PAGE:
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  Porsche LMP1/98

  Article Image gallery (20) WSC 002 Specifications  
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Country of origin:Germany
Produced in:1998
Numbers built:2
Designed by:Ross Brawn and Tony Dowe for TWR
Predecessor:Porsche TWR WSC95
Author:Wouter Melissen
Last updated:December 09, 2015
Download: All images
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Click here to download printer friendly versionThe first Porsche TWR WSC95 was ready for a shakedown at Charlotte, just before Christmas. Driven by Hans Stuck, the car was not an instant success as the substantial changes to the aerodynamics made it unstable. Further refined by Tony Dowe and his TWR colleague Ian Reed, the new prototype racer was entered for the official test at Daytona. Still very new, the now improved WSC95 still proved a handful to drive and during the test, it was as much as three seconds off the ultimate pace. Porsche nevertheless pressed on and recruited an all-star team of drivers that included the likes of Mario Andretti, Bob Wollek and Scott Pruett.

Governing body IMSA had interpreted the results of the Daytona test quite differently and had come to the conclusion that Porsche was in fact 'sandbagging' to ensure the WSC95 was not further restricted for the race. So they slapped the car with a reduction in restrictor size and raised its minimum weight by 100 lbs. Back in Weissach, the number crunchers figured that with less power and more weight, the TWR Porsche would be a further four seconds slower. This left Porsche no other option but to withdraw the cars from the Daytona 24 Hours. A few months later the Sebring 12 Hours entry was also scratched for the same reason.

Both cars were shipped to Weissach to assess a possible entry in the 24 Hours of Le Mans but due to the tight finances at Porsche, the manufacturer sat out the race. For the 1996 season, Porsche set about creating a new GT1 car and the two WSC95s looked destined to linger in a corner of the factory. That was until longtime and highly successful Porsche privateer Reinhold Joest came round. He had also skipped Le Mans in 1995, and recognised the potential of the prototype racers. It was agreed that Joest would be lent the cars for Le Mans and if he would win, he would be able to keep the winning chassis. Porsche meanwhile focused the works effort on the 911-based GT1 car.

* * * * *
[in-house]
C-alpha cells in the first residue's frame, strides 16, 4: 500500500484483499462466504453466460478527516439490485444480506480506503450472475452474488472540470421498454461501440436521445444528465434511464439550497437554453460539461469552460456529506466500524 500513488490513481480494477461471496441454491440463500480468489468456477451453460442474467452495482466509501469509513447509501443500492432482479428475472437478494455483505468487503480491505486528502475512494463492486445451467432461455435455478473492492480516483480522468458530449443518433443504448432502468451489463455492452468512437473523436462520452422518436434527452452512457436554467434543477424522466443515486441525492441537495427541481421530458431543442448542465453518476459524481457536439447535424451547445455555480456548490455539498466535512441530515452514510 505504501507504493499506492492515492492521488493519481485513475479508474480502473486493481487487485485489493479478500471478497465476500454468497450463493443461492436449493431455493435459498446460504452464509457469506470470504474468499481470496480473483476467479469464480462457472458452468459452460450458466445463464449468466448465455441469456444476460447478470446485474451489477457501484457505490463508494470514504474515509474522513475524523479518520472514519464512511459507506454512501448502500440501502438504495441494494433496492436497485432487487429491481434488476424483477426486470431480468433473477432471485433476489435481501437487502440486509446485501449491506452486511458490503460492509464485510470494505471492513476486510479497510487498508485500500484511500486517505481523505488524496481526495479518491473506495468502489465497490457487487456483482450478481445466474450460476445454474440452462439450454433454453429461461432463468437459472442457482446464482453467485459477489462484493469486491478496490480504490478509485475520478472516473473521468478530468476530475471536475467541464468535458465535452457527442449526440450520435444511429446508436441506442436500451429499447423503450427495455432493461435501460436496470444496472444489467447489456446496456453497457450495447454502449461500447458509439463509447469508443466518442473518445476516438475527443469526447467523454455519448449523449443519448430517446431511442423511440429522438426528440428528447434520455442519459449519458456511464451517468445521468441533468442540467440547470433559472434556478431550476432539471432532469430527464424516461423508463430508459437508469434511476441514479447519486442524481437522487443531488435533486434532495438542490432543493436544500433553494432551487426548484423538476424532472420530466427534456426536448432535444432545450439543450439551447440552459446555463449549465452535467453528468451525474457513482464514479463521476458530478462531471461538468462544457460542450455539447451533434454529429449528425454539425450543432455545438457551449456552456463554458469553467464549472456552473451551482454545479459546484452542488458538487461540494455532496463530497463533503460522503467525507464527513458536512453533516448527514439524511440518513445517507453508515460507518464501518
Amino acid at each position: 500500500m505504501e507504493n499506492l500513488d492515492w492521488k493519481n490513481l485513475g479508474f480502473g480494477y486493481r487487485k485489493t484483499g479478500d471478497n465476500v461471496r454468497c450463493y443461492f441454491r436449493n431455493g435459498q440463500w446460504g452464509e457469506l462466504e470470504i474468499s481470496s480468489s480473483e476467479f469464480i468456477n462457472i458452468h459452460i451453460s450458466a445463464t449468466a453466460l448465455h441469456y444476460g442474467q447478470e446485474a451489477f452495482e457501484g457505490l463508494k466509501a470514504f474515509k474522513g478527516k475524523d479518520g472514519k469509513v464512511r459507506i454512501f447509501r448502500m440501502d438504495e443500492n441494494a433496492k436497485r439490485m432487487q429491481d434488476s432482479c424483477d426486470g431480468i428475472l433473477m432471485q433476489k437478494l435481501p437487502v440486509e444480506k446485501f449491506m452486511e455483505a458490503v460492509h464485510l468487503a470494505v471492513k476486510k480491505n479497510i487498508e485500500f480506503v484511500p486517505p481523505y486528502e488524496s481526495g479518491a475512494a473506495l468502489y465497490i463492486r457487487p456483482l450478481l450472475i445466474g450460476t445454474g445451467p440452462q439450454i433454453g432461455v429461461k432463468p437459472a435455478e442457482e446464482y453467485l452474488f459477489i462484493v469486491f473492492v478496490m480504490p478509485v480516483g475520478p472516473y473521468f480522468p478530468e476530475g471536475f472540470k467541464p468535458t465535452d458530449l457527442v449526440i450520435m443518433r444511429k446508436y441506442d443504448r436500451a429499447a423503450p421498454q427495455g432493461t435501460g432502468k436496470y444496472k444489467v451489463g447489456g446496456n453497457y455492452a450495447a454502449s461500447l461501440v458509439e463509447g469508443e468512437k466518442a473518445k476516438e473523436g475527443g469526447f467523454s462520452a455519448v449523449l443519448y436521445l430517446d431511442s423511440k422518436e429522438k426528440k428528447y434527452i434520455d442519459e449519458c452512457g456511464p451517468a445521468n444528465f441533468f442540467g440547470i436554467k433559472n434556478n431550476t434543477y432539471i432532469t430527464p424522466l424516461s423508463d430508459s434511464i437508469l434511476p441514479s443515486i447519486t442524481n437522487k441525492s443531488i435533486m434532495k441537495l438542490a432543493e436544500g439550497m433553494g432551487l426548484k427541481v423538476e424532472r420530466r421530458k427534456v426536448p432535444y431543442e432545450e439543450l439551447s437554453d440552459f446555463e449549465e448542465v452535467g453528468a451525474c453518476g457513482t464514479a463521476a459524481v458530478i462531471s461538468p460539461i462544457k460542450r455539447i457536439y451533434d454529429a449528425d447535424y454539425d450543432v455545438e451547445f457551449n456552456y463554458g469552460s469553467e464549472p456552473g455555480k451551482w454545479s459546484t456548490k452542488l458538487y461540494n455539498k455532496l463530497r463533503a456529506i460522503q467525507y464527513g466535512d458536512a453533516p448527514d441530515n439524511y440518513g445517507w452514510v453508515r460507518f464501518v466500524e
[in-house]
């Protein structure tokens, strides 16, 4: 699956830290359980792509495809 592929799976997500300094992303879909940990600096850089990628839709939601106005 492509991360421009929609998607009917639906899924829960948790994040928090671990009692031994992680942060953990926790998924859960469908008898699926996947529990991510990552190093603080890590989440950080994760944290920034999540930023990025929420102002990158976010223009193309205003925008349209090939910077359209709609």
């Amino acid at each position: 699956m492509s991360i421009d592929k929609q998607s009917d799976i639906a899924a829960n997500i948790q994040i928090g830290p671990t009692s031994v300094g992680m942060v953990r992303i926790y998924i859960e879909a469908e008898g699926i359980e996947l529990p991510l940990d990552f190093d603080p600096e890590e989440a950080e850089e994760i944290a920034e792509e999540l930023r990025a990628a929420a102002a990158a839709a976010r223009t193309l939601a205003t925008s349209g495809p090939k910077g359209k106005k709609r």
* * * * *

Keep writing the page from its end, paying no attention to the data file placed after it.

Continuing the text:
In order to prepare for the race properly, Joest was given three days in the Porsche wind-tunnel, which was actually the first proper test for the WSC95. A dramatic lack of front downforce was discovered, which led to a revised, blunter nose. The work paid off as the lead WSC95, driven by Manuel Reutter, Alexander Wurz and TWR's Davy Jones started the race seventh, while sister car snatched pole. The Joest-entered WSC95 not only proved fast, it was also very reliable and won the race, having spent three minutes less in the pits than any of its rivals. This was Joest's fourth win as an entrant and Porsche's 14th as a manufacturer, and all that using a chassis that had been originally built back in 1991.

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  Article Image gallery (20) WSC 002 Specifications